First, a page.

Why hatred is easier than reason

I used to spend quite a lot of time in Italy and marveled, as many foreigners do, at the way in which Italian political ideas can seem entirely defined by the individuals who espouse them.  As a consequence, you don’t so much agree or disagree with, say, deregulated markets or decentralized government as you love or hate Silvio Berlusconi; the ideals flow from the man rather than the reverse.

This is not uniquely Italian: tabloids everywhere rely on precisely this Manichean division of the world into things to be hated or feared and things to be defended or sanctified.   Tim Parks writes often (and well, in my opinion) on things Italian and now has a compelling post on the New York Review of Books blog about tabloid-style headlines and how they often misrepresent the views expressed in the associated article.  The post is worth reading in its entirety, but I especially found interesting this quote from the close:

I could finish here, but in the hope that someone may have the time and interest, here is an extract, dated October 1821, from the notebook of Italian poet Giacomo Leopardi, that may throw some light on the matter:

The power of nature and the weakness of reason. I’ve said elsewhere that for opinions to have a real influence on people they must take the form of passions. So long as man has anything natural about him, he will be more passionate about opinion than about his passions. One could quote endless examples to demonstrate this point. But since all opinions that aren’t, or don’t seem to be prejudices, will have only pure reason to support them, in the ordinary way of things they are completely powerless to influence people. Religious folks (even today, and maybe more these days than ever before, in reaction to the opposition they meet) are more passionate about their religion than their other passions (to which religion is hostile); they sincerely hate people who are not religious (though they pretend not to) and would make any sacrifice to see their system triumph (actually they already do this, mortifying inclinations that are natural and contrary to religion), and they feel intense anger whenever religion is humbled or contested. Non-religious people, on the other hand, so long as their not being religious is simply the result of a cool-headed conviction, or of doubt, don’t hate religious people and wouldn’t make sacrifices for their unbelief, etc., etc. So it is that hatred over matters of opinion is never reciprocal, except in those cases where for both sides the opinion is a prejudice, or takes that form. There’s no war then between prejudice and reason, but only between prejudice and prejudice, or rather, only prejudice has the will to fight, not reason. The wars, hostilities and hatreds over opinions, so frequent in ancient times, right up to the present day in fact, wars both public and private, between parties, sects, schools, orders, nations, individuals—wars which naturally made people determined enemies of anyone who held an opinion different from their own—only happened because pure reason never found any place in their opinions, they were all just prejudices, or took that form, and hence were really passions. Poor philosophy then, that people talk so much about and place so much trust in these days. She can be sure no-one will fight for her, though her enemies will fight her with ever greater determination; and the less philosophy influences the world and reality, the greater her progress will be, I mean the more she purifies herself and distances herself from prejudice and passion. So never hope anything from philosophy or the reasonableness of this century.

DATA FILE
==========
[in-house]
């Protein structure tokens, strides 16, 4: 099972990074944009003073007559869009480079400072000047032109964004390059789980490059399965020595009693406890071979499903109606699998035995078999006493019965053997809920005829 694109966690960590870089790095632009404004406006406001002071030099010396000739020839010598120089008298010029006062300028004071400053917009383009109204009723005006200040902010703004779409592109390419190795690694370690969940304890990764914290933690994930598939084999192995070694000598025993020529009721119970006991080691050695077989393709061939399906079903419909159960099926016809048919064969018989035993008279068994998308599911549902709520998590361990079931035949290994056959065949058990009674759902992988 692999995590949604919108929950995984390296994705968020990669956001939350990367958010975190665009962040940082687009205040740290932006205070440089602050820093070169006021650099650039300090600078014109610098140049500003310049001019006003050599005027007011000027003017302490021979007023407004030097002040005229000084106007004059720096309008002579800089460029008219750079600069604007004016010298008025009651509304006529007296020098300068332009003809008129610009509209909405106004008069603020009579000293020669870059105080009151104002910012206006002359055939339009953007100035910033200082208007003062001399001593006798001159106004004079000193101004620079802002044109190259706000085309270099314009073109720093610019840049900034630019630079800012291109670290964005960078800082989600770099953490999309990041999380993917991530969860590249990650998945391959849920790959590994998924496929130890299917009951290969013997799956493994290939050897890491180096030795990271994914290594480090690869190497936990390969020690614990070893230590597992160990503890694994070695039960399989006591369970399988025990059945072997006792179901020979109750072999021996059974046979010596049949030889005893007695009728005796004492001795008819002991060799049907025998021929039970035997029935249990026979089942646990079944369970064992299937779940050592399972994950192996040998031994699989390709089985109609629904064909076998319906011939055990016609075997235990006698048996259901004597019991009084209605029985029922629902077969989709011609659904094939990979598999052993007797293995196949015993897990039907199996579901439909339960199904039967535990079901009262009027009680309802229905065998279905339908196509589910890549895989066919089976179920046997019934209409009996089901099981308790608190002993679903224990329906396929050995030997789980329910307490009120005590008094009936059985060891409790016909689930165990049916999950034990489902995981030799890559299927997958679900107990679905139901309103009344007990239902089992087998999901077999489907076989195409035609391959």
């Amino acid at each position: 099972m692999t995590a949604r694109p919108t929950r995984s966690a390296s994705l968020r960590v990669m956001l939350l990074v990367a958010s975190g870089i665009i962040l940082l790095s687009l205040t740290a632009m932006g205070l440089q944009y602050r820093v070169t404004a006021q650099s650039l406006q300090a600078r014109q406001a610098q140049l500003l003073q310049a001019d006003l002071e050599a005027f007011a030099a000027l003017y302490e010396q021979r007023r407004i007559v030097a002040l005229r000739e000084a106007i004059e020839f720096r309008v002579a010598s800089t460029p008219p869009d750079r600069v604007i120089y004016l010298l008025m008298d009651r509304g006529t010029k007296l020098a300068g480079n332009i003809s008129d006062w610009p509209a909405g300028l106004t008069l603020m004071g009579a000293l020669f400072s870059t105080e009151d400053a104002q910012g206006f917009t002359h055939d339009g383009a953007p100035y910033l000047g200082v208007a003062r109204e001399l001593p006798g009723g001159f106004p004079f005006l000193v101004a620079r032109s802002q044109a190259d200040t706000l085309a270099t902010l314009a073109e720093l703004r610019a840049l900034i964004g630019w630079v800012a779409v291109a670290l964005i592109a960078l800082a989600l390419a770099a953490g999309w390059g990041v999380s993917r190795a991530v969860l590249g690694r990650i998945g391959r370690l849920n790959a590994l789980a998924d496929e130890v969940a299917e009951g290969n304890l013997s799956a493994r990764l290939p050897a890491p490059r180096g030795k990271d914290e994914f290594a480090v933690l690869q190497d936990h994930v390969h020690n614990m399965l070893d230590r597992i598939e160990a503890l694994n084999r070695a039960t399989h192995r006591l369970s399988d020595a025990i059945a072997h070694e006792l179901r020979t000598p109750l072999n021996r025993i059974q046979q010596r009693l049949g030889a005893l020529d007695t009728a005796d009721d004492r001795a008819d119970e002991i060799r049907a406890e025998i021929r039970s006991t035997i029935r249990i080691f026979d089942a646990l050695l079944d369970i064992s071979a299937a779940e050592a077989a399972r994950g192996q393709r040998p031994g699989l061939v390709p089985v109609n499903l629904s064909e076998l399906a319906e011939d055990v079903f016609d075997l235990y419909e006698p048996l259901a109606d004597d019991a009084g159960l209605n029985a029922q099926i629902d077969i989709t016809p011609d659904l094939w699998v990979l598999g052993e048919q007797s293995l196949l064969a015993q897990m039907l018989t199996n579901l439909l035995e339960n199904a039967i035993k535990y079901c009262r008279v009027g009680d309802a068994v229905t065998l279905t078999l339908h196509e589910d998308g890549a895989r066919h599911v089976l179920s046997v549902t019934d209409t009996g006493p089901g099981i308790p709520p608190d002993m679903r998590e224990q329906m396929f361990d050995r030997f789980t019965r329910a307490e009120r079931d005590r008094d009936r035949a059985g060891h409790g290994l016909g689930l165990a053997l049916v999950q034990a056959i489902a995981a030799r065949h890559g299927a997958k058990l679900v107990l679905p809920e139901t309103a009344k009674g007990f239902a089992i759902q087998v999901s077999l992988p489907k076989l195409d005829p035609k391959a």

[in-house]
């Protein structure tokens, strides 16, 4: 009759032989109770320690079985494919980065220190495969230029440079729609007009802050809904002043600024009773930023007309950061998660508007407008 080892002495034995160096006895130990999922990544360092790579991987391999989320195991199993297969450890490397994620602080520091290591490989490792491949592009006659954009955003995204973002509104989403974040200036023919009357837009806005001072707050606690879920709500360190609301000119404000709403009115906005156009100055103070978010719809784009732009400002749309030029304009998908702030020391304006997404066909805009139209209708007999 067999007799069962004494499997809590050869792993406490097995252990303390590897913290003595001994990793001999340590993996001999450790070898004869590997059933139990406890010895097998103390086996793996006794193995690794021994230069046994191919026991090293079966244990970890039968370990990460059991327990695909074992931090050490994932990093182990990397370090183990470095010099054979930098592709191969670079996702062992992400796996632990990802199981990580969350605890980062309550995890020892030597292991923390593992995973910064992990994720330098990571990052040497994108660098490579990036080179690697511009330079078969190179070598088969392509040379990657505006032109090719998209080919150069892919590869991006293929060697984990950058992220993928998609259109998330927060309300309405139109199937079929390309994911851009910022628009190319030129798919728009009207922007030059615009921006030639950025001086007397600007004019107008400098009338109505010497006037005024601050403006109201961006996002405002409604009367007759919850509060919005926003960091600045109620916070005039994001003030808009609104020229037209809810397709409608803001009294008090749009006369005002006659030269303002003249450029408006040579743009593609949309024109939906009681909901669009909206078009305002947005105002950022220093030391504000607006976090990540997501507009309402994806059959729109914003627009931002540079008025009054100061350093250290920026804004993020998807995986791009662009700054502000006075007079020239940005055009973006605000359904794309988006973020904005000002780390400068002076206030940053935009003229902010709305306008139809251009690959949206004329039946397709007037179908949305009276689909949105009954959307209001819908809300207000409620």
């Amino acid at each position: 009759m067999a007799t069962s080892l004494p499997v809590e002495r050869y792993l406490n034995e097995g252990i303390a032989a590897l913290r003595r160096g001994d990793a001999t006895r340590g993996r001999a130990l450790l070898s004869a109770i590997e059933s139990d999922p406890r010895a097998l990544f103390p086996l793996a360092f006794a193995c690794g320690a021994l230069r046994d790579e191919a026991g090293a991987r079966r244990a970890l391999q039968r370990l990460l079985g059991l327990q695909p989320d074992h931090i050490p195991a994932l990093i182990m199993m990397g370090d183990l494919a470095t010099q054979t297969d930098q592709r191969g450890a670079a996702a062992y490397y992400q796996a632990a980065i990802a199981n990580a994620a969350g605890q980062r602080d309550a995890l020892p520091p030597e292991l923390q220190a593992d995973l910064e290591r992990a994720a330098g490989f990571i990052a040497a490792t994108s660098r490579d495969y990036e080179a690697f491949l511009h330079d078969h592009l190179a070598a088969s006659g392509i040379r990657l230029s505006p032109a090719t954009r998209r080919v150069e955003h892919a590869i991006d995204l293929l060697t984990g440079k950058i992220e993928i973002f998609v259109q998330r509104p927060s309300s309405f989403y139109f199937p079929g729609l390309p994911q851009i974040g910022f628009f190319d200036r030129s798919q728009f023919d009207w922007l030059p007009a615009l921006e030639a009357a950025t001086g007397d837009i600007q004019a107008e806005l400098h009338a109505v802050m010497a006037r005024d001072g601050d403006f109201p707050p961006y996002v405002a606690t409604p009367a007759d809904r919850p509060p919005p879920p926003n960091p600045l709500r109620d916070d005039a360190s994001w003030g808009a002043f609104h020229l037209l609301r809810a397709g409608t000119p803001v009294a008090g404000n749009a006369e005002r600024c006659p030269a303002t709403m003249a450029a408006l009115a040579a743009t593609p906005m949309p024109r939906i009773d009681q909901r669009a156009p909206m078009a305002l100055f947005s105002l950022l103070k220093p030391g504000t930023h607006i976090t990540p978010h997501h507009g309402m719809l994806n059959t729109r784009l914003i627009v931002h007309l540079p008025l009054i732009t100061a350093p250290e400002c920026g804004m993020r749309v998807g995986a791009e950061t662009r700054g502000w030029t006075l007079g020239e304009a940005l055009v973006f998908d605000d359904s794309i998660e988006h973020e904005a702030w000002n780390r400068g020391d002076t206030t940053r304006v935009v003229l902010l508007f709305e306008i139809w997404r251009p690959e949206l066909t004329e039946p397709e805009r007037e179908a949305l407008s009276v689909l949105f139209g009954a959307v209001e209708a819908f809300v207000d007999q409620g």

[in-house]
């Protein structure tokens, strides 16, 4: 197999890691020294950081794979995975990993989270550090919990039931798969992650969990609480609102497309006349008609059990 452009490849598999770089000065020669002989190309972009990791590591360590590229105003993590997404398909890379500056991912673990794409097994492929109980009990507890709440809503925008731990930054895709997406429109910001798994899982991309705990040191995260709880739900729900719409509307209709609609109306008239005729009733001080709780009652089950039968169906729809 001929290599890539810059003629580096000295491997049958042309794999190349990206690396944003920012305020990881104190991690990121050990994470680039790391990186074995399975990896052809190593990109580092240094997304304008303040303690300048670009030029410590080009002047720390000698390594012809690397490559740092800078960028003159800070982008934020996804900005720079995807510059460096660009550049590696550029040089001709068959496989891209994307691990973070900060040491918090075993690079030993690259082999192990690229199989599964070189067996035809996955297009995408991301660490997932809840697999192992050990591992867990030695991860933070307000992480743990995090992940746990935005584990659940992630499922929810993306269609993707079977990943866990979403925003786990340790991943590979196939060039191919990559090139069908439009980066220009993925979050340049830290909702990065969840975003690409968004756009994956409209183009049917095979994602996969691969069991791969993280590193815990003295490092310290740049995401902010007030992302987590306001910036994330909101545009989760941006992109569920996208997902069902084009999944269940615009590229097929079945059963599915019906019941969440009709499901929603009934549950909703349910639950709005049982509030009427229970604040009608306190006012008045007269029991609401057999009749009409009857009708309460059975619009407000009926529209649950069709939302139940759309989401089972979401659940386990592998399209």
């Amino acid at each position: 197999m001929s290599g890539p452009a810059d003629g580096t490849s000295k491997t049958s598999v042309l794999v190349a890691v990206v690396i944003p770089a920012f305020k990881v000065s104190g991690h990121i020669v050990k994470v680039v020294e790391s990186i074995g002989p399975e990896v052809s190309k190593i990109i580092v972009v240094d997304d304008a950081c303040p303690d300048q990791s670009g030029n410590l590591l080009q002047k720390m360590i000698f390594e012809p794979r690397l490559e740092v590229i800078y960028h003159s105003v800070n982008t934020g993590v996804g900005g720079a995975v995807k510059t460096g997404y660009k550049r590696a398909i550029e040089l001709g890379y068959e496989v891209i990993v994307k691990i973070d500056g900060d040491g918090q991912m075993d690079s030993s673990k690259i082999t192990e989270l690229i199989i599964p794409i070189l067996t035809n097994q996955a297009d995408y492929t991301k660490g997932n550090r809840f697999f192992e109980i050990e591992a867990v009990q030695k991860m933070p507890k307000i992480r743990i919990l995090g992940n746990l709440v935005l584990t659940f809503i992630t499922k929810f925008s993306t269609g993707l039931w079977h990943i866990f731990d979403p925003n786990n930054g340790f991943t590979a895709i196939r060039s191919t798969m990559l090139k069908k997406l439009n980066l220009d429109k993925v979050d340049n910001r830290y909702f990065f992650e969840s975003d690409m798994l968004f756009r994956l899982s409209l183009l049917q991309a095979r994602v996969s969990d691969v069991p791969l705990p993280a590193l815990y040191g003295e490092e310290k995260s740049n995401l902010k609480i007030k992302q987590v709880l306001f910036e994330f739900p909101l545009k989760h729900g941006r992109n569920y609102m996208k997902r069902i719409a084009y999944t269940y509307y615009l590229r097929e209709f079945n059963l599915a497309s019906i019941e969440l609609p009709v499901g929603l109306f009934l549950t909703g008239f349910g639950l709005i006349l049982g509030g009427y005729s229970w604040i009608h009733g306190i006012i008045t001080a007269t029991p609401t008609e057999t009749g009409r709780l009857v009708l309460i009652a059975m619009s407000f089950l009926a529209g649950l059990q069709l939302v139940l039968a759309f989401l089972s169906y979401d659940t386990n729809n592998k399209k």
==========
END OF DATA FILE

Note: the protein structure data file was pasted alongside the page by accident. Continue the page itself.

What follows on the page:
Leave a Reply